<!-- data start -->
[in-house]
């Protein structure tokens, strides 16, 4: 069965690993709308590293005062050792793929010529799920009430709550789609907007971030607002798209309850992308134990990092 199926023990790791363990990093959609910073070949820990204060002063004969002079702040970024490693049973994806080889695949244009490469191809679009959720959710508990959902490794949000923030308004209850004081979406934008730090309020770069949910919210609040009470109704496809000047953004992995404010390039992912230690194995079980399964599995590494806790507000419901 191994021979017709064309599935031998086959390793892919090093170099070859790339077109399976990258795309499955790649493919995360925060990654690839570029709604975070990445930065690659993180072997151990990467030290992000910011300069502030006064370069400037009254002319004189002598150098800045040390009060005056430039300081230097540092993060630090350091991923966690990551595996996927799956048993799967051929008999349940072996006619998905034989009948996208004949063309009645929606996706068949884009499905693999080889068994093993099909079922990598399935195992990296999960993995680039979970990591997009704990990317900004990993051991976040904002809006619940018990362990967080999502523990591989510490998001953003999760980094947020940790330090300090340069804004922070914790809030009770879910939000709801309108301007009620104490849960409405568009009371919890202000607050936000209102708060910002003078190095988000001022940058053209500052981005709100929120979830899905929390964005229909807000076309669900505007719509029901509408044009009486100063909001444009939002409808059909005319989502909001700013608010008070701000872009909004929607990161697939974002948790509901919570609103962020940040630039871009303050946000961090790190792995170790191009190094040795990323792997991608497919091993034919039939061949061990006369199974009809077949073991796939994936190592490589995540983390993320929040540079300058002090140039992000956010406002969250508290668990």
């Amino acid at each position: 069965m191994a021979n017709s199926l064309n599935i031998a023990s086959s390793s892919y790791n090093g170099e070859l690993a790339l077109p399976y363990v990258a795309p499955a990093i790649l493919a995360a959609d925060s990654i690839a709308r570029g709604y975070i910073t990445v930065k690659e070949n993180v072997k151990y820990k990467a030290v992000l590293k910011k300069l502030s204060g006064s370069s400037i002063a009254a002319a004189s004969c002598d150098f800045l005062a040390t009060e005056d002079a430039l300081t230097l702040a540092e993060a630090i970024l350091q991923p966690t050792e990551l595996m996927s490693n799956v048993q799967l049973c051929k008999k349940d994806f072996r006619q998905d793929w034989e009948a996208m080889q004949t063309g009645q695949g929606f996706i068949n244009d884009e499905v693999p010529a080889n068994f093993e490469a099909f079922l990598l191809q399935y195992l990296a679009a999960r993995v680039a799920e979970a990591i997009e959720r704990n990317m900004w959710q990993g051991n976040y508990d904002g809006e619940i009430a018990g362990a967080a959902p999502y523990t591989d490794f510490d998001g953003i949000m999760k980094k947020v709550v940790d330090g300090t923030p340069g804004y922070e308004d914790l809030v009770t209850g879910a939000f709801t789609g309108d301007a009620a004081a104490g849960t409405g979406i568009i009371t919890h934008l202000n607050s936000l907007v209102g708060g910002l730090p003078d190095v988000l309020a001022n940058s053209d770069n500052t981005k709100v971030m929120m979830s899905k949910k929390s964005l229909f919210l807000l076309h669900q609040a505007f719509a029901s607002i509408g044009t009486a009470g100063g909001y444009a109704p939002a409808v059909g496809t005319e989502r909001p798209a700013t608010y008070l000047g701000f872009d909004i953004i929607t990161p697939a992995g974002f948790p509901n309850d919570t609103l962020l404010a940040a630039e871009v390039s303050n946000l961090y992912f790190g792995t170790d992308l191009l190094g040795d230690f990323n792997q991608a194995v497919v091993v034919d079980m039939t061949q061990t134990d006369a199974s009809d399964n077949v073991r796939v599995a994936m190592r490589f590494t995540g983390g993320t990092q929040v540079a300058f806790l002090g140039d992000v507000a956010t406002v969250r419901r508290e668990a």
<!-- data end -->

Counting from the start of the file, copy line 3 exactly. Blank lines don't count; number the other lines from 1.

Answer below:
């Amino acid at each position: 069965m191994a021979n017709s199926l064309n599935i031998a023990s086959s390793s892919y790791n090093g170099e070859l690993a790339l077109p399976y363990v990258a795309p499955a990093i790649l493919a995360a959609d925060s990654i690839a709308r570029g709604y975070i910073t990445v930065k690659e070949n993180v072997k151990y820990k990467a030290v992000l590293k910011k300069l502030s204060g006064s370069s400037i002063a009254a002319a004189s004969c002598d150098f800045l005062a040390t009060e005056d002079a430039l300081t230097l702040a540092e993060a630090i970024l350091q991923p966690t050792e990551l595996m996927s490693n799956v048993q799967l049973c051929k008999k349940d994806f072996r006619q998905d793929w034989e009948a996208m080889q004949t063309g009645q695949g929606f996706i068949n244009d884009e499905v693999p010529a080889n068994f093993e490469a099909f079922l990598l191809q399935y195992l990296a679009a999960r993995v680039a799920e979970a990591i997009e959720r704990n990317m900004w959710q990993g051991n976040y508990d904002g809006e619940i009430a018990g362990a967080a959902p999502y523990t591989d490794f510490d998001g953003i949000m999760k980094k947020v709550v940790d330090g300090t923030p340069g804004y922070e308004d914790l809030v009770t209850g879910a939000f709801t789609g309108d301007a009620a004081a104490g849960t409405g979406i568009i009371t919890h934008l202000n607050s936000l907007v209102g708060g910002l730090p003078d190095v988000l309020a001022n940058s053209d770069n500052t981005k709100v971030m929120m979830s899905k949910k929390s964005l229909f919210l807000l076309h669900q609040a505007f719509a029901s607002i509408g044009t009486a009470g100063g909001y444009a109704p939002a409808v059909g496809t005319e989502r909001p798209a700013t608010y008070l000047g701000f872009d909004i953004i929607t990161p697939a992995g974002f948790p509901n309850d919570t609103l962020l404010a940040a630039e871009v390039s303050n946000l961090y992912f790190g792995t170790d992308l191009l190094g040795d230690f990323n792997q991608a194995v497919v091993v034919d079980m039939t061949q061990t134990d006369a199974s009809d399964n077949v073991r796939v599995a994936m190592r490589f590494t995540g983390g993320t990092q929040v540079a300058f806790l002090g140039d992000v507000a956010t406002v969250r419901r508290e668990a």